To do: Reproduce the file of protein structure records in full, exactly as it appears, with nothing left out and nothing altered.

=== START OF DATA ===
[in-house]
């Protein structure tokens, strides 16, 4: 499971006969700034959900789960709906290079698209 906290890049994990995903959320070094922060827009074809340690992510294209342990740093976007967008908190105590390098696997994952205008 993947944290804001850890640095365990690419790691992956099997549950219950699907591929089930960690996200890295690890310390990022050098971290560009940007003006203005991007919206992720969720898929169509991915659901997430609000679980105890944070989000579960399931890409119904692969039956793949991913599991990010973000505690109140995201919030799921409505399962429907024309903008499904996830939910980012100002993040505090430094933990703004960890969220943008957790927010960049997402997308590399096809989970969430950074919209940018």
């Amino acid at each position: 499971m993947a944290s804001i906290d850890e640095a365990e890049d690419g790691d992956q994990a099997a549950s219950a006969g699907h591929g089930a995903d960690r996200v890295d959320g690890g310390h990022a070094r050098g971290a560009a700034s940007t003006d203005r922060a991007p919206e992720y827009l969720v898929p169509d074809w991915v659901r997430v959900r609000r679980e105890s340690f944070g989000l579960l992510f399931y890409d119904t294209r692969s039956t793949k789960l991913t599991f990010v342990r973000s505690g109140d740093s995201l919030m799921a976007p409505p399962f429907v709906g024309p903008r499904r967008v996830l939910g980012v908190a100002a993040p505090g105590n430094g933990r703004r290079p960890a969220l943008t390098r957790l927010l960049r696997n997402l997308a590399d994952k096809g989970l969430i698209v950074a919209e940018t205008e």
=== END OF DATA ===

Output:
[in-house]
């Protein structure tokens, strides 16, 4: 499971006969700034959900789960709906290079698209 906290890049994990995903959320070094922060827009074809340690992510294209342990740093976007967008908190105590390098696997994952205008 993947944290804001850890640095365990690419790691992956099997549950219950699907591929089930960690996200890295690890310390990022050098971290560009940007003006203005991007919206992720969720898929169509991915659901997430609000679980105890944070989000579960399931890409119904692969039956793949991913599991990010973000505690109140995201919030799921409505399962429907024309903008499904996830939910980012100002993040505090430094933990703004960890969220943008957790927010960049997402997308590399096809989970969430950074919209940018």
């Amino acid at each position: 499971m993947a944290s804001i906290d850890e640095a365990e890049d690419g790691d992956q994990a099997a549950s219950a006969g699907h591929g089930a995903d960690r996200v890295d959320g690890g310390h990022a070094r050098g971290a560009a700034s940007t003006d203005r922060a991007p919206e992720y827009l969720v898929p169509d074809w991915v659901r997430v959900r609000r679980e105890s340690f944070g989000l579960l992510f399931y890409d119904t294209r692969s039956t793949k789960l991913t599991f990010v342990r973000s505690g109140d740093s995201l919030m799921a976007p409505p399962f429907v709906g024309p903008r499904r967008v996830l939910g980012v908190a100002a993040p505090g105590n430094g933990r703004r290079p960890a969220l943008t390098r957790l927010l960049r696997n997402l997308a590399d994952k096809g989970l969430i698209v950074a919209e940018t205008e």